BLACKSBURG — Virginia Tech coach Justin Fuente kept his answers brief in responding to questions about his decision-making in a 32-29 loss to Notre Dame on Saturday night.
Fans focused their attention on Fuente’s going for a two-point conversion after scoring with 50 seconds left in the third quarter and Tech punting on fourth-and-1 from its own 27-yard line in the final minutes.
Fuente’s decision to punt deep in his own territory might not have been so controversial if Notre Dame hadn’t just driven down the field on its previous possession to tie the game 29-29.
Notre Dame turned to quarterback Jack Coan on the drive after his replacement Tyler Buchner suffered an ankle injury. Buchner replaced Coan in the first quarter and helped erase a 10-0 deficit, but he threw a pair of interceptions before getting knocked out of the game.
Coan was near perfect in the final minutes.
He was 5 of 6 for 58 yards on the first of two scoring drives with completions to four different targets. He threw a 4-yard touchdown pass to Avery Davis and hit Kevin Austin for a two-point conversion.
Fuente’s decision to punt gave Notre Dame the ball back with 1:56 left. Coan’s 20-yard completion on first down got the Irish to midfield and a 15-yard completion got them just outside field goal range.
Notre Dame kicker Jonathan Doerer ended up kicking the game-winner from 48 yards out.
“Well, it’s a tough situation,” Fuente said in his postgame press conference. “If you don’t get it, you are basically handing them the game. I gave consideration to it, but I just didn’t feel like it would be prudent at the time.”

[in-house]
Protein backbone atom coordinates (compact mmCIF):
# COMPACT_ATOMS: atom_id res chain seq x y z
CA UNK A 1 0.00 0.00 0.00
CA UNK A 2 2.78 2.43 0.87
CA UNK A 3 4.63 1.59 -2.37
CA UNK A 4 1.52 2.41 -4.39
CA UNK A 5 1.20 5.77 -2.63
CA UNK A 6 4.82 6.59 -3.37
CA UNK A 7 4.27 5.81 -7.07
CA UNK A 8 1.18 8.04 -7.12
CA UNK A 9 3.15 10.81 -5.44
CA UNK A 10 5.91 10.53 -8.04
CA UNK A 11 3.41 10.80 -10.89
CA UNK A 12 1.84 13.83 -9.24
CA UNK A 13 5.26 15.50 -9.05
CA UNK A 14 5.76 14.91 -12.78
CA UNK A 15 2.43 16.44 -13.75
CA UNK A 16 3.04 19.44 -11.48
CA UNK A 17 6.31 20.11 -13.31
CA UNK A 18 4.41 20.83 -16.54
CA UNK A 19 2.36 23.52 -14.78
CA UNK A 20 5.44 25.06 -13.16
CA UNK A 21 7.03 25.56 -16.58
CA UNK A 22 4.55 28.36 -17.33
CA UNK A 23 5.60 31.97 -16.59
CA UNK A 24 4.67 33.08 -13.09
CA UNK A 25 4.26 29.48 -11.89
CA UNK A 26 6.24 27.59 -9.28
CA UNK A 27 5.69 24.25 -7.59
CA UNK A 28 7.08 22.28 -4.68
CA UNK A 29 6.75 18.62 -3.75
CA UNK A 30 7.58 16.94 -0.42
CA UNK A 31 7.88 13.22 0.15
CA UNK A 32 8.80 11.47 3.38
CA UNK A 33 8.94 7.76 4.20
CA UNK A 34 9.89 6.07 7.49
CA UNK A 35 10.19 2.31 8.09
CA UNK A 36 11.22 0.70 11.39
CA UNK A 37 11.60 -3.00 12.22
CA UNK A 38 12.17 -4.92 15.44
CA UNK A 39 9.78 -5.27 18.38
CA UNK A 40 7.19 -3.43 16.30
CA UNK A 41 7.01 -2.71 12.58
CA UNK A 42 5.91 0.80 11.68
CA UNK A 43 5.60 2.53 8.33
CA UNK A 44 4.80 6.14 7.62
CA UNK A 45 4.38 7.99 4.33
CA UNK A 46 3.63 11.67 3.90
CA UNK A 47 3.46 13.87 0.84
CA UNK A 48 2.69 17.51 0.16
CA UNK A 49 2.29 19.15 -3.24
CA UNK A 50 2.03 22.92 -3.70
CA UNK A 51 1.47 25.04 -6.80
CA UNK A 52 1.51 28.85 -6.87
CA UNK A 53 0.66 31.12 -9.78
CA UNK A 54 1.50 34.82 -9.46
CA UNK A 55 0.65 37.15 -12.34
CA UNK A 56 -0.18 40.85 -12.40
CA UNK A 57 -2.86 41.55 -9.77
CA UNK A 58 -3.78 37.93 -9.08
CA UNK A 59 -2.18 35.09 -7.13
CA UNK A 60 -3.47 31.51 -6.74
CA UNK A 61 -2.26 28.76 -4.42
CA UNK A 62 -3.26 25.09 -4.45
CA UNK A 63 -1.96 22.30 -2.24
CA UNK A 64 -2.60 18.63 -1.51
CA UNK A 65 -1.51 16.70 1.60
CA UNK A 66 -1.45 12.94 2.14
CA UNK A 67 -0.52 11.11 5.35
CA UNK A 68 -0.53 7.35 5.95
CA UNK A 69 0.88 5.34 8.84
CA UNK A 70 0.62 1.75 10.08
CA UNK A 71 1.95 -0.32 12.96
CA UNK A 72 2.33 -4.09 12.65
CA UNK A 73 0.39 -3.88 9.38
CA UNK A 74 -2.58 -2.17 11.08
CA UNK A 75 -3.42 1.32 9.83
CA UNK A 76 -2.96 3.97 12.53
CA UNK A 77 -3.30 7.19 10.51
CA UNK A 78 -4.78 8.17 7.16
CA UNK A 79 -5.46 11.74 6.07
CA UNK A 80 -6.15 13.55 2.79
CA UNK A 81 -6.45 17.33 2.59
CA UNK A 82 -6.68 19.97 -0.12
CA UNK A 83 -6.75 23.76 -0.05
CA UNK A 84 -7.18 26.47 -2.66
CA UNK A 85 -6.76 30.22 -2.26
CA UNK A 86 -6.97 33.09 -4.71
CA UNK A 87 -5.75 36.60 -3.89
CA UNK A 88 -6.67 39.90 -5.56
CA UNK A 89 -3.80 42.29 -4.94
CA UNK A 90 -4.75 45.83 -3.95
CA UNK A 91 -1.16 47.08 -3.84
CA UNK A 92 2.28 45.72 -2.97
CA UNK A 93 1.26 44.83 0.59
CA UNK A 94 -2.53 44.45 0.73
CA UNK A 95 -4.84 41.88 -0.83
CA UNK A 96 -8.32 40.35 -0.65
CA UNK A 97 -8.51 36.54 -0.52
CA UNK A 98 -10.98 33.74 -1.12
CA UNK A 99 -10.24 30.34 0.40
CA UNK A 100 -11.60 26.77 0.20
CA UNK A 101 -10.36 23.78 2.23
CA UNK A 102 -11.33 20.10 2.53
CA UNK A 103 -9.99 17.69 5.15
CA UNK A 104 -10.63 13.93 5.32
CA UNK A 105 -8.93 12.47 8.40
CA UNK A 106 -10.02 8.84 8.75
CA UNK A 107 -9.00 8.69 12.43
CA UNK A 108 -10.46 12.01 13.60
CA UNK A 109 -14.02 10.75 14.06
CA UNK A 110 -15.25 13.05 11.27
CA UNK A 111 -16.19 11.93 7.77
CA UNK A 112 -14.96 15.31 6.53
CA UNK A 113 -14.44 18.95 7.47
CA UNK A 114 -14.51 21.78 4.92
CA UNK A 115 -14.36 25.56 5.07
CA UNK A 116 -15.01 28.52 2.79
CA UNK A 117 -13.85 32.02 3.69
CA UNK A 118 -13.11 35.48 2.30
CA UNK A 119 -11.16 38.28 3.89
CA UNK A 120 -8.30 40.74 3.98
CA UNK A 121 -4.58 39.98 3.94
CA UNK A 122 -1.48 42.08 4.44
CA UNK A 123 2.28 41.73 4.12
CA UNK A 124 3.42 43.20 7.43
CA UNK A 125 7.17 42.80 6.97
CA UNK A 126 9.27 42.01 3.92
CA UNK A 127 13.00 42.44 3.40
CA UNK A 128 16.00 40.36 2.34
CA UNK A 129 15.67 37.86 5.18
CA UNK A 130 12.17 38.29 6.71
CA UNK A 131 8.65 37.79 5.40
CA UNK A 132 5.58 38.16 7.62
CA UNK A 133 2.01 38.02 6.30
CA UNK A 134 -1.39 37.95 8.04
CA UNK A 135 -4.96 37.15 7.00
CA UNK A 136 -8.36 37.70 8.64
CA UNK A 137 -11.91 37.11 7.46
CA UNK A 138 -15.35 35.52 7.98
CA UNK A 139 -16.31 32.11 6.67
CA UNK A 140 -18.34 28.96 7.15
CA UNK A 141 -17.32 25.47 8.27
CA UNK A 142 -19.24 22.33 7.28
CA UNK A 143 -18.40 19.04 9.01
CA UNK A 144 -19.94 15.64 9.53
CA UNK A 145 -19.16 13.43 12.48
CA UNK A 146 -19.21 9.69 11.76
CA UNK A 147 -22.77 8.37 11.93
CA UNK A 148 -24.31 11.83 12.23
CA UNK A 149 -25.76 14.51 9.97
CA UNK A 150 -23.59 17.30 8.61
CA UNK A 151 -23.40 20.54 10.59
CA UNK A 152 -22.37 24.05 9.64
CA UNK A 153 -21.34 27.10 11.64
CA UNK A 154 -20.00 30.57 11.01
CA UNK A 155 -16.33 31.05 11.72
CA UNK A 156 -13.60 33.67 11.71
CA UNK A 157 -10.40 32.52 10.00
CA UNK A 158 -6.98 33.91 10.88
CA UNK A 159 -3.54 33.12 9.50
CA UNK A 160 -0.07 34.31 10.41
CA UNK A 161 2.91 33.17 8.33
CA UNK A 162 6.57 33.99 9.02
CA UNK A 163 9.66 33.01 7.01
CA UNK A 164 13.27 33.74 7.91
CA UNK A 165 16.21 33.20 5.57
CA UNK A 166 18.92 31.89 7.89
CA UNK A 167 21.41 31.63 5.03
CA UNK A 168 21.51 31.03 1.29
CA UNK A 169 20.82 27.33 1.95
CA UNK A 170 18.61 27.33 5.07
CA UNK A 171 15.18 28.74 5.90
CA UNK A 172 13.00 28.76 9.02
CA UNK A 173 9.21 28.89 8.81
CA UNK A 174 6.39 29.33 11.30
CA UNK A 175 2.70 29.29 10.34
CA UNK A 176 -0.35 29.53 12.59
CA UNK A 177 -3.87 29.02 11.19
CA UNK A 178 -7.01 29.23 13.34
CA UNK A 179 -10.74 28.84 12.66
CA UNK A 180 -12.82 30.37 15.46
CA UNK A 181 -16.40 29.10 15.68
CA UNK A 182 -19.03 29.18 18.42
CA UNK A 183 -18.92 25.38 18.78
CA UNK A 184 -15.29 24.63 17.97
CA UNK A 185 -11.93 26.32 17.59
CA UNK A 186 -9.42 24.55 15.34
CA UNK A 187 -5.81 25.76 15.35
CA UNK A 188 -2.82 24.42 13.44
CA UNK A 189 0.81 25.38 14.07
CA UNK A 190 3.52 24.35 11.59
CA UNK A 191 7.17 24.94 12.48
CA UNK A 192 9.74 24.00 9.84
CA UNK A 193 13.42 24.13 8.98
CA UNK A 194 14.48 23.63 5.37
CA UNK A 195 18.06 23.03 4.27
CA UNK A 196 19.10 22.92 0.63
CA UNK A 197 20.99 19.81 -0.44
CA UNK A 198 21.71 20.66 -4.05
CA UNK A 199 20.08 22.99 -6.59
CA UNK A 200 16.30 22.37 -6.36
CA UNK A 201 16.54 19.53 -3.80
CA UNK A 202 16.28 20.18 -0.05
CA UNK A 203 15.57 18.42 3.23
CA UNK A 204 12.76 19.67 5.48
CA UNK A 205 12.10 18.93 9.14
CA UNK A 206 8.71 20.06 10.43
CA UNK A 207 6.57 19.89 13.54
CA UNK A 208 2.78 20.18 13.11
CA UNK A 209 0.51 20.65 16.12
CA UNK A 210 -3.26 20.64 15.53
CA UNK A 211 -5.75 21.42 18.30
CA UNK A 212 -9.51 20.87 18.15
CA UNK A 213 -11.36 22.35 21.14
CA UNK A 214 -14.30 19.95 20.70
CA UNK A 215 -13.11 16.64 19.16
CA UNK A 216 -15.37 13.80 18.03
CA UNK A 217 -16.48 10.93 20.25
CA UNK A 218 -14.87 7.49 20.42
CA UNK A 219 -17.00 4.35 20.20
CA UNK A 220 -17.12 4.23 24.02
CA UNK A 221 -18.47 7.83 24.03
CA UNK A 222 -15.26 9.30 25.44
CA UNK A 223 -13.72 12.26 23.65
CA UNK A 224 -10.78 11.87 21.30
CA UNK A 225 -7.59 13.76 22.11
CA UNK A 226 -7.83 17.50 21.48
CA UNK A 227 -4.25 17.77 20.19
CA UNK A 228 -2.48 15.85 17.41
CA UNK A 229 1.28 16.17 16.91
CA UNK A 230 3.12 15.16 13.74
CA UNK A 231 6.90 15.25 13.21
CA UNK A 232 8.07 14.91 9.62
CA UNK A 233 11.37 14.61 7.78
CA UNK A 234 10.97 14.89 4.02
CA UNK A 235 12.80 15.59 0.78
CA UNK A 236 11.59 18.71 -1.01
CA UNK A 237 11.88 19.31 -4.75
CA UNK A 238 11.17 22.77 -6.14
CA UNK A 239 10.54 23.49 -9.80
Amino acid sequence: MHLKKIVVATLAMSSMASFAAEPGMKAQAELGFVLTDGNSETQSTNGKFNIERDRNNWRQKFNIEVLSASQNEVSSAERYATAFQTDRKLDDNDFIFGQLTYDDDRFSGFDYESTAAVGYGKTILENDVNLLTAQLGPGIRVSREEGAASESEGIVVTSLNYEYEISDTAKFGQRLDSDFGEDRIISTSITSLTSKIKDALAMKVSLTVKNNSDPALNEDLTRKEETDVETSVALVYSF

Tech got the ball back with 13 seconds left after the field goal.
The two-point conversion that left fans scratching their heads came after Jermaine Waller scored a touchdown off an interception to put the Hokies in front 22-21 in the final minute of the third quarter.
Tech also faced some complications on the attempt.
Quarterback Braxton Burmeister wasn’t available for the play — he was being evaluated by the training staff — and the Hokies were called for a false start penalty the first time they lined up to go for it.
The penalty knocked them back to the 8-yard line.
“It’s basically on your fourth quarter sheet,” Fuente said. “I don’t know. It’s a one-point game, I’ve gone the other way before and it hasn’t worked out. We went that way even though we were on the eight and it didn’t work.”
The sheet Fuente’s referring to is a chart that many coaches follow to determine what to do in two-point conversation situations. It lists out the various situations and recommends the best course of action.